How to Take Proper Care of Your Phone, Tablet, and Laptop’s Lithium-Ion Battery

leaky iphone batteryWhile poking some fun at the figurative versus literal term “unplugging” in the latest GUO comic, we started thinking about proper battery maintenance. Modern lithium-ion (li-on) batteries have a few different rules to ensuring you get the most life from your portable devices. Here are some tips to keep your portable pals in tip-top shape.

Stay Frosty

Just like anything else associated with electronics, heat kills. Consistently storing your battery powered device in high temperatures lowers the potential capacity of the battery itself. Battery University states that a li-on battery stored at 60°C will lose 40% of its potential capacity after just three months. Sure, this is a pretty absurd scenario, but how many times have you left your phone in the car on a summer day?

Discharge and Recharge a Little at a Time

Li-on batteries don’t like hitting zero capacity, especially all at once. Likewise, they’re not very fond of staying charged up to 100%. Instead, attempt to perform ‘shallow’ or small discharges and recharges. Run a little while, charge a little while. Give yourself about a 20% capacity buffer zone. Try to keep your battery between 20% and 80%.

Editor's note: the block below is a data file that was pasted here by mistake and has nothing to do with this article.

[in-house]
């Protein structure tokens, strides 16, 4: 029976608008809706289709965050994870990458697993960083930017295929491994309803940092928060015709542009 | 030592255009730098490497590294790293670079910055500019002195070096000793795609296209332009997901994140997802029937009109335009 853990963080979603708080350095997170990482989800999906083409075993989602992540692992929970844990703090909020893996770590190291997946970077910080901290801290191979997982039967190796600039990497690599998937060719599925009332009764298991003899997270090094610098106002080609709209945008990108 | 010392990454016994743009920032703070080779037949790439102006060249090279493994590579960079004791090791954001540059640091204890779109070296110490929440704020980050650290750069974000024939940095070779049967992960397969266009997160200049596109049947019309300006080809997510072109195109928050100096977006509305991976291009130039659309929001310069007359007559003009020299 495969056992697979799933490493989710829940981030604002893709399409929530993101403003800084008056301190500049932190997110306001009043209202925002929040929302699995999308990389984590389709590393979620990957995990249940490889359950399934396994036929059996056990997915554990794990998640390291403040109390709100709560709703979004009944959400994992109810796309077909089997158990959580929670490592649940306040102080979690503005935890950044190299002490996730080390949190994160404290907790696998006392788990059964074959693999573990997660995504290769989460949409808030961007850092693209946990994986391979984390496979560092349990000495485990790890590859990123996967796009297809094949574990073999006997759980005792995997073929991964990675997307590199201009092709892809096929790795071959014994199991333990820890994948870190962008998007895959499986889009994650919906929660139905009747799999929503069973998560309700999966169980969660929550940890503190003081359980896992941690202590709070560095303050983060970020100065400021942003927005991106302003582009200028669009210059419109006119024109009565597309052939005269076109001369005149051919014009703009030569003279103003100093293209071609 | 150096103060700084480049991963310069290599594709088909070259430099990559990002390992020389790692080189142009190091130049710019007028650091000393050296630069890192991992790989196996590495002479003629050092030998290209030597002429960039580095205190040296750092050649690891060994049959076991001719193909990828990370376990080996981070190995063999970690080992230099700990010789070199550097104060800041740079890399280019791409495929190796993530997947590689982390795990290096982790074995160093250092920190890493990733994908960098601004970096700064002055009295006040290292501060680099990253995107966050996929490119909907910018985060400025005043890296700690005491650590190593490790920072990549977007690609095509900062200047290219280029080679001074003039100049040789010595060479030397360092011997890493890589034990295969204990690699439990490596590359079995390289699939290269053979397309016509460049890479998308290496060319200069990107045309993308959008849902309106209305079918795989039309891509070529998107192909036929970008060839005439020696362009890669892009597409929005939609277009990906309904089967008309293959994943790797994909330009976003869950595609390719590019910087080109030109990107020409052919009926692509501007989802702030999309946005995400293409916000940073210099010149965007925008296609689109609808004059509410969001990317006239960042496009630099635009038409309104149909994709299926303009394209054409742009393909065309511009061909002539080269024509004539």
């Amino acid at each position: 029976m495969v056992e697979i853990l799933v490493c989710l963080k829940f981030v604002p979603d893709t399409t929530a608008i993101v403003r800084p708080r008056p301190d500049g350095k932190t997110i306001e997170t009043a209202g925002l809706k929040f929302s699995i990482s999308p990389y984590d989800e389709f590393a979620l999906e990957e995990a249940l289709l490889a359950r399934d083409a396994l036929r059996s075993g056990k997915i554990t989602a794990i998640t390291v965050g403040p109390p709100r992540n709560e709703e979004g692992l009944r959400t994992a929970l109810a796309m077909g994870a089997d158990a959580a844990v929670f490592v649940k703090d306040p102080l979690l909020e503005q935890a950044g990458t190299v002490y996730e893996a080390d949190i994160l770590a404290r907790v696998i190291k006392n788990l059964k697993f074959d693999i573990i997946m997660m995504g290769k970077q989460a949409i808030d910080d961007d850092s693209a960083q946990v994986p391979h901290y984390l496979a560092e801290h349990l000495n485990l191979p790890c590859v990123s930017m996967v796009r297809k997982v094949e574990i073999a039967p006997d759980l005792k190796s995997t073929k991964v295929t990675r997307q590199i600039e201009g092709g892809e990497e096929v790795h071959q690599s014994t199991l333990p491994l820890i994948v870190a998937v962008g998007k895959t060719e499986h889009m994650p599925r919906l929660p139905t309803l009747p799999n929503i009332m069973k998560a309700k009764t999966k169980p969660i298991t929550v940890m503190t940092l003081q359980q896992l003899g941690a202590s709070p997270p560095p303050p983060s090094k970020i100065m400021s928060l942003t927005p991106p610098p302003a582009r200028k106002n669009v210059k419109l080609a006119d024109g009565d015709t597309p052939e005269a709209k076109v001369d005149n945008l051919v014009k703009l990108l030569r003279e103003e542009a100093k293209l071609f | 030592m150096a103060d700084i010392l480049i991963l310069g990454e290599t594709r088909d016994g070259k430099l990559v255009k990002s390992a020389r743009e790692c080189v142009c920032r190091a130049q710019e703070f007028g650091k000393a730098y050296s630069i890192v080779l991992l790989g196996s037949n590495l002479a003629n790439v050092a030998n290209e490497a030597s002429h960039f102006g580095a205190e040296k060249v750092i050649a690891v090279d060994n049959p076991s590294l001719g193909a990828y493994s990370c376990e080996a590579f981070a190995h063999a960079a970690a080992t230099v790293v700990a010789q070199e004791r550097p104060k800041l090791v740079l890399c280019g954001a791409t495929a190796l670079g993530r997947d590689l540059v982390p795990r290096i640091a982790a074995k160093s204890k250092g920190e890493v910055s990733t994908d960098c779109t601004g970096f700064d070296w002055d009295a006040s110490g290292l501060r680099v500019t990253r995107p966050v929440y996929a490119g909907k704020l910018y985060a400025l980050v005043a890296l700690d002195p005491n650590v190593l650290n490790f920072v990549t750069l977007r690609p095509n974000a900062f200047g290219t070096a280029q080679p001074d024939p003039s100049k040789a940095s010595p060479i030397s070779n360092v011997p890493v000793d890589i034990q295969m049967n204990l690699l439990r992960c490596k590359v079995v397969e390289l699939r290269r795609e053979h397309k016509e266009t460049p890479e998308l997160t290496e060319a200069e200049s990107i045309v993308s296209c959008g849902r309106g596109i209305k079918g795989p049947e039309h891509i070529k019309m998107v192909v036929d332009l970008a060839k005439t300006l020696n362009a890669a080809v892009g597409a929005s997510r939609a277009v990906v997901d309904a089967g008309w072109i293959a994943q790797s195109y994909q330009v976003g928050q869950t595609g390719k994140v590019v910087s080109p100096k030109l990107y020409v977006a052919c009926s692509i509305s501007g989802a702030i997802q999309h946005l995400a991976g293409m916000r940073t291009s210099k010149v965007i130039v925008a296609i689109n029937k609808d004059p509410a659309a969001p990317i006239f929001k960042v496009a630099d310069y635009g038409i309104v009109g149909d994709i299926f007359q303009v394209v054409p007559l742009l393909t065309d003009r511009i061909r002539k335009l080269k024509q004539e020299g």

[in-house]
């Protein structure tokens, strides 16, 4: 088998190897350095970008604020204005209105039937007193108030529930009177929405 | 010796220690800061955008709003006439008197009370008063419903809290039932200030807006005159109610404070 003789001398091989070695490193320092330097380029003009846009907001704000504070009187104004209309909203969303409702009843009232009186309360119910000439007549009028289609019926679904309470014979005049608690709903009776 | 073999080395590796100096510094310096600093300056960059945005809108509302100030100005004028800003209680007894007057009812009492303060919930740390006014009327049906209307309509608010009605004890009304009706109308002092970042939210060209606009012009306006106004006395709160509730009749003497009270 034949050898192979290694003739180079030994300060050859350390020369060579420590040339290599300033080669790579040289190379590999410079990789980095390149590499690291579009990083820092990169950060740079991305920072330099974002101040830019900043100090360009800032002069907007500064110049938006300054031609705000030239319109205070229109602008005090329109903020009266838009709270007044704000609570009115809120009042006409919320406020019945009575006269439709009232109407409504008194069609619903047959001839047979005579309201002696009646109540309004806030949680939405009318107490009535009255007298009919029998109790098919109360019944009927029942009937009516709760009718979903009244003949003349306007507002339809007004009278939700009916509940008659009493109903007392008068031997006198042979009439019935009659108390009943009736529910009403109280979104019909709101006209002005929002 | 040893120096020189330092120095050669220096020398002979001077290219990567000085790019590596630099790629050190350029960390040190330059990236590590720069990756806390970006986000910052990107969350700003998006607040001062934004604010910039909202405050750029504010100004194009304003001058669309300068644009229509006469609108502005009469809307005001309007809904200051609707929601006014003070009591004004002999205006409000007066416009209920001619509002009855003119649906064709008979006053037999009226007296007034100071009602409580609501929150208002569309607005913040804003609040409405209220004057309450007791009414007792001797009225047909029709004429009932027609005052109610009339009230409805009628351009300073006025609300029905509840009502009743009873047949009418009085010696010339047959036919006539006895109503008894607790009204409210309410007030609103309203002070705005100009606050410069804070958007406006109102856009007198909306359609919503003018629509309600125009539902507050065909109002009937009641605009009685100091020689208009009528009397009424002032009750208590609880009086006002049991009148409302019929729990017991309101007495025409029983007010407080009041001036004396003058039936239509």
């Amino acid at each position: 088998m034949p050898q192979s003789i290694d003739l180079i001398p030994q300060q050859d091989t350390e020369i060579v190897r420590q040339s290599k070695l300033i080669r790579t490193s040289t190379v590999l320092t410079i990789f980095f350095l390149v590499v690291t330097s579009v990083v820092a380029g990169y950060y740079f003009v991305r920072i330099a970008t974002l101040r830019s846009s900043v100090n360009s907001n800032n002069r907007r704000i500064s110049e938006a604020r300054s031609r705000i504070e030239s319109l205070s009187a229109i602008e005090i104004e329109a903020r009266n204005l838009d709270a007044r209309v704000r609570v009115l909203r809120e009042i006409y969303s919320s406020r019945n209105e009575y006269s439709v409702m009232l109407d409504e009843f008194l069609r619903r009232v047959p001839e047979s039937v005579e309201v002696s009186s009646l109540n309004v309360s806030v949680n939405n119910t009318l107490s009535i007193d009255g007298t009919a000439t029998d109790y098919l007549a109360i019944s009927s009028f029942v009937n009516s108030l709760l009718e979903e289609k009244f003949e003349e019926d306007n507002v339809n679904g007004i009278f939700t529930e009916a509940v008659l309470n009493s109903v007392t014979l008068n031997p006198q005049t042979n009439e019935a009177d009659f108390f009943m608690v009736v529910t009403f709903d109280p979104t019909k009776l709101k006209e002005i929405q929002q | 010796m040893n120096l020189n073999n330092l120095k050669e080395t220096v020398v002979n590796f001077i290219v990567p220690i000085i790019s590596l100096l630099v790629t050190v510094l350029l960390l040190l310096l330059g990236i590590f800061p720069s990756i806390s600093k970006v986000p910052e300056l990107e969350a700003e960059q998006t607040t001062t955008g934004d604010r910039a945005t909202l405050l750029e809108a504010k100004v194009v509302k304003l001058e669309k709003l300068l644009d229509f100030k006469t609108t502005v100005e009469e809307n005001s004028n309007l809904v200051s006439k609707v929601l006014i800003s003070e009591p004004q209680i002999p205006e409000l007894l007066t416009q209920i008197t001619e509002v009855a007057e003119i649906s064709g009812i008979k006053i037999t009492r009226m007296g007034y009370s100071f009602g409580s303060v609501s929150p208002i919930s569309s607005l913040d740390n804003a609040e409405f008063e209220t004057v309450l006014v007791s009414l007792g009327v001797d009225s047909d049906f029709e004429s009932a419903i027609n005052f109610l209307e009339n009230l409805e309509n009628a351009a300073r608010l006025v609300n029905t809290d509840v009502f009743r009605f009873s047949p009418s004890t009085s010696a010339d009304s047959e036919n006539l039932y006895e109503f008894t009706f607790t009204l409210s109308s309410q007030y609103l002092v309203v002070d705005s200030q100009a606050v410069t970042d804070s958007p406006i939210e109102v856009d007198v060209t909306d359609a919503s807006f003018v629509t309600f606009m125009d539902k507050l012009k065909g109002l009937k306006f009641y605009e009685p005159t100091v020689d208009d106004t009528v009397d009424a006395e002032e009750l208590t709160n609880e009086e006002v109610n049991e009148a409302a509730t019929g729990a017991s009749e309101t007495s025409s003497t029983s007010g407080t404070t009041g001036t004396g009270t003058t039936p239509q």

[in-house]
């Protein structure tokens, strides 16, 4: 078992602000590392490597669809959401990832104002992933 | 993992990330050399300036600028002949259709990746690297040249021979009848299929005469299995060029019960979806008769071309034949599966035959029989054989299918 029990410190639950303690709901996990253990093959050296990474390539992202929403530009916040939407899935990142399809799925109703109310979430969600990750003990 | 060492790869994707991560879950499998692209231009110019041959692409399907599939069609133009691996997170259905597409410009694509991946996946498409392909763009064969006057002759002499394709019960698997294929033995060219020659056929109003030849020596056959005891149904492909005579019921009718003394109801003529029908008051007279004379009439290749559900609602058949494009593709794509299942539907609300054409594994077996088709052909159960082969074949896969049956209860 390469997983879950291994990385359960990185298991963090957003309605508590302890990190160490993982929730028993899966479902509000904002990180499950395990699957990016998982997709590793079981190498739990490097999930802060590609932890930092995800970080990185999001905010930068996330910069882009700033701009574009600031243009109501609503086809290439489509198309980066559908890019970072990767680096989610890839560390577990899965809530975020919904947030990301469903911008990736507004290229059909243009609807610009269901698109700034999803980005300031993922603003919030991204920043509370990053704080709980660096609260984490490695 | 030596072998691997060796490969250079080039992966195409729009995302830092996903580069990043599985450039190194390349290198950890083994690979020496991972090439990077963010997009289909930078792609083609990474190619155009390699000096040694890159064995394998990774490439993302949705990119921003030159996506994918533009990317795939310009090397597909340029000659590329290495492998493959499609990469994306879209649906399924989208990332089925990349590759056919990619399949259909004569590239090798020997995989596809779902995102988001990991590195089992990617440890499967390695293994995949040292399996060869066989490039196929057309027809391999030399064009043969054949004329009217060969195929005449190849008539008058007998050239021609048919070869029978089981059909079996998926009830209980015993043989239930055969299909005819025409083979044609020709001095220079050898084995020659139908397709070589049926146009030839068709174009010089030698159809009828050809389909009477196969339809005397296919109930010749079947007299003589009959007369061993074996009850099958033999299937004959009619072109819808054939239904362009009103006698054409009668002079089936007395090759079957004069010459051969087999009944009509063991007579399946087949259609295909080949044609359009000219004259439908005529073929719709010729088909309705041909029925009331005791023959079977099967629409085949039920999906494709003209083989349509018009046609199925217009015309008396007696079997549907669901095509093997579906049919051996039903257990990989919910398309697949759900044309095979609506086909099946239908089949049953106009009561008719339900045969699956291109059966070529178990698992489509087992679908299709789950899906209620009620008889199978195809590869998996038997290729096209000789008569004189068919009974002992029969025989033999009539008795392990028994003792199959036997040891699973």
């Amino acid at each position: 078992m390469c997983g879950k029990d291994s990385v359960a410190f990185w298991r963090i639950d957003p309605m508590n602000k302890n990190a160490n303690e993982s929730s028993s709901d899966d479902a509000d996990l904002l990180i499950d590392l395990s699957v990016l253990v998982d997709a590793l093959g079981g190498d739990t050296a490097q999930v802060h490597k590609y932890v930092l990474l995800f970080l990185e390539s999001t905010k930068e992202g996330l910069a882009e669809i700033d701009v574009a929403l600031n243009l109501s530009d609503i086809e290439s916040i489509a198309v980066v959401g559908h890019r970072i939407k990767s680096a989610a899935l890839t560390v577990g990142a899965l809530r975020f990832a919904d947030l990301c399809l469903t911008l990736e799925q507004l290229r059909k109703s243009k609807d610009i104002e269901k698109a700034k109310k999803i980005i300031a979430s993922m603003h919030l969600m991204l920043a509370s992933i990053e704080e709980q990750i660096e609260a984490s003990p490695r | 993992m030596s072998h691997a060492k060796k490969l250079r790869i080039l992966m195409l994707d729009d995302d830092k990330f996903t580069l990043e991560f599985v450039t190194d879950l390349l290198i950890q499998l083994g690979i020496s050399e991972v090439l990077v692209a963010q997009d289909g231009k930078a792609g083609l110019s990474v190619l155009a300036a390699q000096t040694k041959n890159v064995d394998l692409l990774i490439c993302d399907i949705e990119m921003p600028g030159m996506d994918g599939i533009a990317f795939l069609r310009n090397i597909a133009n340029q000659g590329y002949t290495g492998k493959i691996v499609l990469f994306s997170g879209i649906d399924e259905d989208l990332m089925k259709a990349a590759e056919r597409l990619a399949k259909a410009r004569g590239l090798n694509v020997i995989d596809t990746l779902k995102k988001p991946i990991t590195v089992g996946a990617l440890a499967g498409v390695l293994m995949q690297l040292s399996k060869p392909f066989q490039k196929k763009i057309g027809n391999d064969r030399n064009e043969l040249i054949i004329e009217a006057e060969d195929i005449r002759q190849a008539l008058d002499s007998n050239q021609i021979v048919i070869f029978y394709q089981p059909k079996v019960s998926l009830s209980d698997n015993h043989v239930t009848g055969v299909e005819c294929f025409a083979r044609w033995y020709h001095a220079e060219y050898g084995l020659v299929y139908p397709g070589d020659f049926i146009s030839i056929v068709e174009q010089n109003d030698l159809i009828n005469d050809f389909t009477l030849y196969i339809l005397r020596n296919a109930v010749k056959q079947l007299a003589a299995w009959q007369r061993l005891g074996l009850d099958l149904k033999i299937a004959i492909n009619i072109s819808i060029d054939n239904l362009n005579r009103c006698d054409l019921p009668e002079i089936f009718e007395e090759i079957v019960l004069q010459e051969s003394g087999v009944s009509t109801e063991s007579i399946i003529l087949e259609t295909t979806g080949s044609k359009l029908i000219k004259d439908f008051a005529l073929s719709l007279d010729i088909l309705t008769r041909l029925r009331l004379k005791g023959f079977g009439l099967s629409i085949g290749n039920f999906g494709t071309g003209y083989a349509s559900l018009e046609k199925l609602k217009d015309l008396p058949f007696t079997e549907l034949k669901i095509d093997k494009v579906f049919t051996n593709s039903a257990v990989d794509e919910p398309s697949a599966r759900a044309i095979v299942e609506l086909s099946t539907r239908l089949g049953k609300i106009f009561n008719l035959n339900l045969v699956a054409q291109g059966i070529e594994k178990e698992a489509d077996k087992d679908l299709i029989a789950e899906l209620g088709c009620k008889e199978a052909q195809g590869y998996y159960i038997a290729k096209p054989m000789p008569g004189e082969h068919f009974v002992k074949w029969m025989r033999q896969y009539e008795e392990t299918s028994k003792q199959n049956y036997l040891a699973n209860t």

Don’t Overcharge

You should never be charging a battery that is at or near 100%. It is a common practice to charge devices overnight or work off of plugged in laptops for hours on end. This will severely degrade your battery’s capacity. Laptop owners who don’t use their machines wirelessly should get the battery to about half a charge and simply remove it. This will keep the battery in good health for when you do need it in addition to removing one more heat (and weight!) source from the machine.

Fully Discharge and Recharge Once a Month

Sometimes it’s good to break the rules. Modern li-on ‘smart’ batteries can monitor their capacitance to tell you how much more juice is left to power your device. Shallow discharges over a long period of time can cause a miscalibration leading to the battery incorrectly reporting the available up-time of your device. Running the battery all the way down to 0% (or as close as it goes before auto-shutdown) and then recharging it fully to 100% (but not over!) once a month will ensure that your battery can accurately predict its own death.

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